Adding pertuzumab to treatment with trastuzumab and chemotherapy can prolong survival in patients with metastatic breast cancer but is not cost effective, according to research published in JAMA Oncology.

In fact, pertuzumab would not be considered cost effective even after a 100% price reduction, according to researchers.

The researchers conducted a population-based, retrospective study of patients in Canada. The team compared treatment with pertuzumab, trastuzumab, and chemotherapy after pertuzumab became publicly funded on November 25, 2013, to treatment with trastuzumab and chemotherapy before that time.


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The study included matched patients who had metastatic breast cancer and received trastuzumab plus chemotherapy with pertuzumab (n=579) or without pertuzumab (n=579).

Use of pertuzumab resulted in 3.08 mean life-years (LYs) gained and 2.11 mean quality-adjusted life-years (QALYs) gained. In the control group, treatment resulted in a mean 2.48 LYs gained and 1.67 mean QALYs gained.

The incremental cost-effectiveness ratio (ICER) for the pertuzumab group compared with the control group was $316,203 CAD per LY gained and $436,679 CAD per QALY gained.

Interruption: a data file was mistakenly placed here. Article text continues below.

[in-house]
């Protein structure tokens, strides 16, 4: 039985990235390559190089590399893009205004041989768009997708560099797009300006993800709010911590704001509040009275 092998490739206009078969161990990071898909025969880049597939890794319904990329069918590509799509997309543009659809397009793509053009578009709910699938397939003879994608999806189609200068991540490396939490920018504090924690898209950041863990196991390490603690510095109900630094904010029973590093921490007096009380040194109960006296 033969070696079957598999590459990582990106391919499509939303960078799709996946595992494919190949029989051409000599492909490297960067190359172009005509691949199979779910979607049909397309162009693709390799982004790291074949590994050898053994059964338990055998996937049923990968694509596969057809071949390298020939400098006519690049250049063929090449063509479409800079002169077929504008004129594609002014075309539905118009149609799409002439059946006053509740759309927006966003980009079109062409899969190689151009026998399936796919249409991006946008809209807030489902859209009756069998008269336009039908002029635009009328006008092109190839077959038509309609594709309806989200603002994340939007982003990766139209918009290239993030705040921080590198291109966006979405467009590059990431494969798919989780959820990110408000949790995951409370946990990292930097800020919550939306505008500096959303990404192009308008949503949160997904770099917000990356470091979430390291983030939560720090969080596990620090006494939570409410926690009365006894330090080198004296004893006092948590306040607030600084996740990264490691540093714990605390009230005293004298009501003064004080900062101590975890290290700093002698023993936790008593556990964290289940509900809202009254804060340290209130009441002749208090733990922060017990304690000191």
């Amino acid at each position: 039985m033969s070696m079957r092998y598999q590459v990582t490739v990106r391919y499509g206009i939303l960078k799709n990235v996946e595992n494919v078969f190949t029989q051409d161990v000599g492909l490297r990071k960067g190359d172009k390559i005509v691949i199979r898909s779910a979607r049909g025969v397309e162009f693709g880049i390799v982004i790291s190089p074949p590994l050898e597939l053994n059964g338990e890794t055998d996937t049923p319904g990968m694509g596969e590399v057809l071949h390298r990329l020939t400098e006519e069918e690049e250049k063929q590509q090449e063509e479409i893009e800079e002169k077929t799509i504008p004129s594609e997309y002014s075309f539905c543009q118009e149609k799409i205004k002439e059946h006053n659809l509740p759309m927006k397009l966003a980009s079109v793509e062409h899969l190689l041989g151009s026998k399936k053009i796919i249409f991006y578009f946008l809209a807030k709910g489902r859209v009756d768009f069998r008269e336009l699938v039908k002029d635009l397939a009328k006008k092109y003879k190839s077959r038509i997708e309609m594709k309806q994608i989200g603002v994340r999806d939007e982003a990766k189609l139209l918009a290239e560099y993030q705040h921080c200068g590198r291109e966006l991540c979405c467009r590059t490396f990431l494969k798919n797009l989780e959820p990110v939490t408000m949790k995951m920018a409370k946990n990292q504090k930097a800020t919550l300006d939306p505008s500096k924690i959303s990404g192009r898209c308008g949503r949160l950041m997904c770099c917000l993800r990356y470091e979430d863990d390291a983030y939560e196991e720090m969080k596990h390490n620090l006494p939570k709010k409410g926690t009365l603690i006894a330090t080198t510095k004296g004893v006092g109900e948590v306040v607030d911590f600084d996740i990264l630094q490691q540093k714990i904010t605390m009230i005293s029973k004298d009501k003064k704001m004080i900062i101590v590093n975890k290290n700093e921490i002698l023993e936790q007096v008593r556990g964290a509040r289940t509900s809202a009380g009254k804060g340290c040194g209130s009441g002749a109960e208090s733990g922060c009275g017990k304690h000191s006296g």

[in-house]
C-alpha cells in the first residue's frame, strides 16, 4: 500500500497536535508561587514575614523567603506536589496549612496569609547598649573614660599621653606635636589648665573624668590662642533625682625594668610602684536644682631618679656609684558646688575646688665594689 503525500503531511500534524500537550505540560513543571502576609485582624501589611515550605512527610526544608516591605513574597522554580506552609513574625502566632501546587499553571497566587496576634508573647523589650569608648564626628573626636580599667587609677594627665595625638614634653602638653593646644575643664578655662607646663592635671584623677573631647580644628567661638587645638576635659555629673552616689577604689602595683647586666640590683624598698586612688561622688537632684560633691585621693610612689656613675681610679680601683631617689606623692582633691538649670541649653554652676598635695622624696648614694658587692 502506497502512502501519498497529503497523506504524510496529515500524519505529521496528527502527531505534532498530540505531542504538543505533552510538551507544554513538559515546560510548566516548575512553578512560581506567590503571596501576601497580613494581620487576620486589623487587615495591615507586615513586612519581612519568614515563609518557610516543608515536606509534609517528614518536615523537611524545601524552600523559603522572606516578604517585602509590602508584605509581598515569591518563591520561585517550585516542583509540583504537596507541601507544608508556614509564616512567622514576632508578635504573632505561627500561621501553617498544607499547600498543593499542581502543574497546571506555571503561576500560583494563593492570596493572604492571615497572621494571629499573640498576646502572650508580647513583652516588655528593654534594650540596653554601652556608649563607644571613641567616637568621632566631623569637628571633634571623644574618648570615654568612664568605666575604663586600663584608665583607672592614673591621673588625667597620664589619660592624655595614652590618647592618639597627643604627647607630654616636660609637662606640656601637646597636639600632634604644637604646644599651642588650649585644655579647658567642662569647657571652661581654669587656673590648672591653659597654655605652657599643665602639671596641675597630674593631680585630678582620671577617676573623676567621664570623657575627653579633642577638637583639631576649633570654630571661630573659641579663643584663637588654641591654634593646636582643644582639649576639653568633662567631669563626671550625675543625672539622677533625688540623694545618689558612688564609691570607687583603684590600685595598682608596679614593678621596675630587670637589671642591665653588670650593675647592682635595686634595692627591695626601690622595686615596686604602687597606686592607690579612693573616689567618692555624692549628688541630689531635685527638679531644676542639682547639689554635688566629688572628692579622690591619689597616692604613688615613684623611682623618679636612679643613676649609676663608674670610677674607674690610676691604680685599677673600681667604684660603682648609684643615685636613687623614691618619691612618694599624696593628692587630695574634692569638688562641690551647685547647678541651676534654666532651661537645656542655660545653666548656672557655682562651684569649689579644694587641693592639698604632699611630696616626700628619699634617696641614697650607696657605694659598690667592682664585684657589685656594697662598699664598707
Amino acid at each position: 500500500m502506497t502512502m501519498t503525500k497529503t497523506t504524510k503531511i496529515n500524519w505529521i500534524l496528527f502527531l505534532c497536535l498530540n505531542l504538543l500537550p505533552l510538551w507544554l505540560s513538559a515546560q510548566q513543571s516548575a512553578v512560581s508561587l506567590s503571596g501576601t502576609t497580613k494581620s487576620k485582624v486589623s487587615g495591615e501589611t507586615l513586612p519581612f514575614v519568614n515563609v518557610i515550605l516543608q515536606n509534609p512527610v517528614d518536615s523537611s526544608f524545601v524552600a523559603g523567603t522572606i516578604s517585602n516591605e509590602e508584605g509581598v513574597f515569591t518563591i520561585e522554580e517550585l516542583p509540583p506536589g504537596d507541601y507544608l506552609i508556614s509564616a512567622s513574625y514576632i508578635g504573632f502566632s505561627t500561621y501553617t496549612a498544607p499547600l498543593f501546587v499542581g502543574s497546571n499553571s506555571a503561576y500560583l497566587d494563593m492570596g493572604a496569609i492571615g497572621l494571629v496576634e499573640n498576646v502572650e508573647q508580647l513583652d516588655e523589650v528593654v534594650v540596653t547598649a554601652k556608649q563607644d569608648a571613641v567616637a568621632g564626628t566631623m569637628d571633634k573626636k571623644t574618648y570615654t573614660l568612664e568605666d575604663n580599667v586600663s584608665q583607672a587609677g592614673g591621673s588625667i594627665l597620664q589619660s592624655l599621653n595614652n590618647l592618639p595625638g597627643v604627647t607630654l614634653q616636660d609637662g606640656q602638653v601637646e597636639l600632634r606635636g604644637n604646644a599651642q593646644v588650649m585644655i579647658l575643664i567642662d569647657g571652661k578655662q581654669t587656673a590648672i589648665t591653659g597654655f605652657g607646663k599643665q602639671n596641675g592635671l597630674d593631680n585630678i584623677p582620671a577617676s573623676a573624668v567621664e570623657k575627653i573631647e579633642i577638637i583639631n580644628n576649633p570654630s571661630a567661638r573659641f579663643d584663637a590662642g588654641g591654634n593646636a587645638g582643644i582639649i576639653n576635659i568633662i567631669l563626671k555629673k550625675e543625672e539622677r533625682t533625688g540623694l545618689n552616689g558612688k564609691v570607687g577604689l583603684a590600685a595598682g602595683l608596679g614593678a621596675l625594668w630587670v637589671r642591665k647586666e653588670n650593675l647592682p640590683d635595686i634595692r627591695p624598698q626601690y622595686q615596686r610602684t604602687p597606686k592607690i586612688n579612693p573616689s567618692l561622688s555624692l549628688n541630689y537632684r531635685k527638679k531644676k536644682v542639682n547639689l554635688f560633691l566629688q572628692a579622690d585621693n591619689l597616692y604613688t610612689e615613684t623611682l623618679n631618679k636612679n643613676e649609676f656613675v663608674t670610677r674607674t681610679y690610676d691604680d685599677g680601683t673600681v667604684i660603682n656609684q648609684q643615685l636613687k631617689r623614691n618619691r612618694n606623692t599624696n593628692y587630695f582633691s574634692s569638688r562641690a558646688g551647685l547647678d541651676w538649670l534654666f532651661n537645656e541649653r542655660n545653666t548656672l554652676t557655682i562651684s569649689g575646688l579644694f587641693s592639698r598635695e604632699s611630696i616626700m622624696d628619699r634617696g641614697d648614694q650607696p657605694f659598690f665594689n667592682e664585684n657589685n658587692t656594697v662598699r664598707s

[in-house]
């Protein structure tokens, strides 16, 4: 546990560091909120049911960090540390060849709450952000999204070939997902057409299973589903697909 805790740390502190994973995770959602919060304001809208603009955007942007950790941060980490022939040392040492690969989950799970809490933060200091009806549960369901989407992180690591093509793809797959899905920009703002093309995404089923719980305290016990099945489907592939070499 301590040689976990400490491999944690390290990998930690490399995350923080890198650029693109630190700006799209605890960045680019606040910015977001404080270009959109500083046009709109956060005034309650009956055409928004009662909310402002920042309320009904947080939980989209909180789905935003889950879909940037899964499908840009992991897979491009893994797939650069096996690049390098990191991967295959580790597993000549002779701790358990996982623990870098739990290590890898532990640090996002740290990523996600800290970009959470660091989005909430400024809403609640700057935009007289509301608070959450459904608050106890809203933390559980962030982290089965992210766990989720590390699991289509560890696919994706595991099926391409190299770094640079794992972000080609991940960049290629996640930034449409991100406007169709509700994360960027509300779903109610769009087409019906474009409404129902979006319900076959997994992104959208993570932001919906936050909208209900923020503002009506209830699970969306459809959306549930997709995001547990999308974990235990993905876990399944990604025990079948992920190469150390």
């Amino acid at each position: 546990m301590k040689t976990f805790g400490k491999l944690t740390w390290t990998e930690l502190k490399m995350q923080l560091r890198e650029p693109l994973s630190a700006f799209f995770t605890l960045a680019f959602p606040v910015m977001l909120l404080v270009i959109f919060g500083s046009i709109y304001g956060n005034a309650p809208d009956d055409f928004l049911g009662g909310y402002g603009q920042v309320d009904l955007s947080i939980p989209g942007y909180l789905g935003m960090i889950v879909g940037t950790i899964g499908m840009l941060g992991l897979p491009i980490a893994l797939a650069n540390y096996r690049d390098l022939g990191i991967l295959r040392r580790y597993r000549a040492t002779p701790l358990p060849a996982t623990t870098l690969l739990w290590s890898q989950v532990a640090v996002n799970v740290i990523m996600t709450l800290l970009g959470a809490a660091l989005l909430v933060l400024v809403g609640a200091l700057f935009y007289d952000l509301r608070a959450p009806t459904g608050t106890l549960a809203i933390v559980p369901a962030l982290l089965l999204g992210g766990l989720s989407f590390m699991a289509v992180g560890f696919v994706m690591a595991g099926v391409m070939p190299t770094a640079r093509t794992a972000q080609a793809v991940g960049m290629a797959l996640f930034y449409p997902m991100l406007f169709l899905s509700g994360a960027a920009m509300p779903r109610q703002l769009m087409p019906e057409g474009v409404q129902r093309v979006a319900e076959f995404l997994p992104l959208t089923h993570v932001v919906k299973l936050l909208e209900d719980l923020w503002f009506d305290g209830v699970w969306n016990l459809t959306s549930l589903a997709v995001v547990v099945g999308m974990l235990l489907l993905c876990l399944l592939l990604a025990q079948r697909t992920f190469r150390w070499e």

The main contributors to the cost differences were the cost of pertuzumab itself (60%), outpatient cancer treatment delivery (24%), and trastuzumab (15%).

The researchers noted that, even when the price of pertuzumab was reduced 100%, the ICER was $174,027 CAD per QALY, and this exceeds the conventional willingness-to-pay threshold of $100,000 per QALY.

“Results of this study suggest that, based on the conventional willingness-to-pay threshold, pertuzumab, trastuzumab, and chemotherapy would not be considered cost effective, even if pertuzumab was free,” the researchers concluded.

Reference

Dai WF, Beca JM, Nagamuthu C, et al. Cost-effectiveness analysis of pertuzumab with trastuzumab in patients with metastatic breast cancer. JAMA Oncol. Published online February 24, 2022. doi:10.1001/jamaoncol.2021.8049